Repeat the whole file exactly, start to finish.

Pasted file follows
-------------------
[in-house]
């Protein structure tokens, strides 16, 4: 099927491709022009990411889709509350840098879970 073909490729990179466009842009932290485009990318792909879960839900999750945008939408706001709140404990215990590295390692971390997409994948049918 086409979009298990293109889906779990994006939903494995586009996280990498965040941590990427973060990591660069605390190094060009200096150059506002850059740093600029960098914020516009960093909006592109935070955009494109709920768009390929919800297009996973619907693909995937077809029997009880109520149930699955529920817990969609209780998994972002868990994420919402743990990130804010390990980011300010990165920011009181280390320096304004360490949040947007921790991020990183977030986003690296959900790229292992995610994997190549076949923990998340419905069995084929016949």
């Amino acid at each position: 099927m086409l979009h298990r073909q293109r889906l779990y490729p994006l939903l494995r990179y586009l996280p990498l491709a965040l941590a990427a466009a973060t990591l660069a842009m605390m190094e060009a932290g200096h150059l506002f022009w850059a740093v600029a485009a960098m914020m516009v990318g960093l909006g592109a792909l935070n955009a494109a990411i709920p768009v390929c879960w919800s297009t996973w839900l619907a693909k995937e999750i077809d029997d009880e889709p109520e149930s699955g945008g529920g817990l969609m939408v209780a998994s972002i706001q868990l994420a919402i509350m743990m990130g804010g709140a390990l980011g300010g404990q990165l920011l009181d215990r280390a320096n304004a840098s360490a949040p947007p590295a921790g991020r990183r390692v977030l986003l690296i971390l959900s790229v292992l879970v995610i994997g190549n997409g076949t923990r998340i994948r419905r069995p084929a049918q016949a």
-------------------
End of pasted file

[in-house]
């Protein structure tokens, strides 16, 4: 099927491709022009990411889709509350840098879970 073909490729990179466009842009932290485009990318792909879960839900999750945008939408706001709140404990215990590295390692971390997409994948049918 086409979009298990293109889906779990994006939903494995586009996280990498965040941590990427973060990591660069605390190094060009200096150059506002850059740093600029960098914020516009960093909006592109935070955009494109709920768009390929919800297009996973619907693909995937077809029997009880109520149930699955529920817990969609209780998994972002868990994420919402743990990130804010390990980011300010990165920011009181280390320096304004360490949040947007921790991020990183977030986003690296959900790229292992995610994997190549076949923990998340419905069995084929016949």
């Amino acid at each position: 099927m086409l979009h298990r073909q293109r889906l779990y490729p994006l939903l494995r990179y586009l996280p990498l491709a965040l941590a990427a466009a973060t990591l660069a842009m605390m190094e060009a932290g200096h150059l506002f022009w850059a740093v600029a485009a960098m914020m516009v990318g960093l909006g592109a792909l935070n955009a494109a990411i709920p768009v390929c879960w919800s297009t996973w839900l619907a693909k995937e999750i077809d029997d009880e889709p109520e149930s699955g945008g529920g817990l969609m939408v209780a998994s972002i706001q868990l994420a919402i509350m743990m990130g804010g709140a390990l980011g300010g404990q990165l920011l009181d215990r280390a320096n304004a840098s360490a949040p947007p590295a921790g991020r990183r390692v977030l986003l690296i971390l959900s790229v292992l879970v995610i994997g190549n997409g076949t923990r998340i994948r419905r069995p084929a049918q016949a």